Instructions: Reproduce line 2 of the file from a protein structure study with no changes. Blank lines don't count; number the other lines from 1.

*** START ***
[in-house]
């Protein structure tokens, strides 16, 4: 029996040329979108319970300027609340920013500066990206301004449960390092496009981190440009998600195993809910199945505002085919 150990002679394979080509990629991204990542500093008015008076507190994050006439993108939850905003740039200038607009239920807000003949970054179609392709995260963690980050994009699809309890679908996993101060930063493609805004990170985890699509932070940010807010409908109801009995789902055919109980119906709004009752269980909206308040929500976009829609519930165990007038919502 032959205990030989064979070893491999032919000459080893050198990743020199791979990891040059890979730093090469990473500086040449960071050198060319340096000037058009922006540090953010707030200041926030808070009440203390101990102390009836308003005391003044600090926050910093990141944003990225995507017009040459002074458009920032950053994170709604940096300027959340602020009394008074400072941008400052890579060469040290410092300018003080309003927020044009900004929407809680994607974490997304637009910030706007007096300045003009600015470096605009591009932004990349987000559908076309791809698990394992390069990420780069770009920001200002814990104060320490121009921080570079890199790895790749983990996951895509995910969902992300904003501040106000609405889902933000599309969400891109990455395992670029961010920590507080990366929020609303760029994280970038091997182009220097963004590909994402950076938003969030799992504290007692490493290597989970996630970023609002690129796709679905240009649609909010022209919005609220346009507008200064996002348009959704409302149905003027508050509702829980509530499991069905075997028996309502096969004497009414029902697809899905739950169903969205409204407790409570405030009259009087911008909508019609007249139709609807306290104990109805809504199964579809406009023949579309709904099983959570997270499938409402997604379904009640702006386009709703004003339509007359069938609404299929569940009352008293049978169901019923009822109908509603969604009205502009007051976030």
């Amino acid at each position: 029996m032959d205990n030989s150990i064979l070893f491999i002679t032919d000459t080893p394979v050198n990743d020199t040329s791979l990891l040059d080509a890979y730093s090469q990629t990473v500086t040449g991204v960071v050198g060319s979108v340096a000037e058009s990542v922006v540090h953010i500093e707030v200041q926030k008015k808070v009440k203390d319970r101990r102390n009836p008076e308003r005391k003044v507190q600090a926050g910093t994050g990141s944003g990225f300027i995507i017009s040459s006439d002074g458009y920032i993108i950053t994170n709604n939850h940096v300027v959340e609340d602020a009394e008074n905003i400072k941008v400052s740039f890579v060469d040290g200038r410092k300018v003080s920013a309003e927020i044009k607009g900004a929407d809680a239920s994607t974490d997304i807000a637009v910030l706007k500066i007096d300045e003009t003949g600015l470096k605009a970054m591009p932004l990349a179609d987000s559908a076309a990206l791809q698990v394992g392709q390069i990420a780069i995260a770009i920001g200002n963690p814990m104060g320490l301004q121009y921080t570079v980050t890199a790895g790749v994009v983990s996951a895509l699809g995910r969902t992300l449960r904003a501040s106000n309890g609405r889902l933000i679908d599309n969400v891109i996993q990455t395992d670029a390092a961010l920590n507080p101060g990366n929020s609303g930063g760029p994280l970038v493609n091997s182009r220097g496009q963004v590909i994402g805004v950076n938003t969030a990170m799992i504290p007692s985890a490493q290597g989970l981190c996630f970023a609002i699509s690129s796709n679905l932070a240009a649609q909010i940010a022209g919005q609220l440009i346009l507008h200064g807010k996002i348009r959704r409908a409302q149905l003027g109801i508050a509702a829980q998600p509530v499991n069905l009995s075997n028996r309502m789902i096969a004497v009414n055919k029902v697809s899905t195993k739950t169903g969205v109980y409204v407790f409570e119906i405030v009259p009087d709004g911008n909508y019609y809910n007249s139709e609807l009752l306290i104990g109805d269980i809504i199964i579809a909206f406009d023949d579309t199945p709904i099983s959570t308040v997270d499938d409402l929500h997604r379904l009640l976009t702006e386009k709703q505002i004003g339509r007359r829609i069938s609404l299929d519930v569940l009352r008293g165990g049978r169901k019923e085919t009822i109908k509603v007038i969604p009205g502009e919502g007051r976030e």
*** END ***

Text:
């Protein structure tokens, strides 16, 4: 029996040329979108319970300027609340920013500066990206301004449960390092496009981190440009998600195993809910199945505002085919 150990002679394979080509990629991204990542500093008015008076507190994050006439993108939850905003740039200038607009239920807000003949970054179609392709995260963690980050994009699809309890679908996993101060930063493609805004990170985890699509932070940010807010409908109801009995789902055919109980119906709004009752269980909206308040929500976009829609519930165990007038919502 032959205990030989064979070893491999032919000459080893050198990743020199791979990891040059890979730093090469990473500086040449960071050198060319340096000037058009922006540090953010707030200041926030808070009440203390101990102390009836308003005391003044600090926050910093990141944003990225995507017009040459002074458009920032950053994170709604940096300027959340602020009394008074400072941008400052890579060469040290410092300018003080309003927020044009900004929407809680994607974490997304637009910030706007007096300045003009600015470096605009591009932004990349987000559908076309791809698990394992390069990420780069770009920001200002814990104060320490121009921080570079890199790895790749983990996951895509995910969902992300904003501040106000609405889902933000599309969400891109990455395992670029961010920590507080990366929020609303760029994280970038091997182009220097963004590909994402950076938003969030799992504290007692490493290597989970996630970023609002690129796709679905240009649609909010022209919005609220346009507008200064996002348009959704409302149905003027508050509702829980509530499991069905075997028996309502096969004497009414029902697809899905739950169903969205409204407790409570405030009259009087911008909508019609007249139709609807306290104990109805809504199964579809406009023949579309709904099983959570997270499938409402997604379904009640702006386009709703004003339509007359069938609404299929569940009352008293049978169901019923009822109908509603969604009205502009007051976030």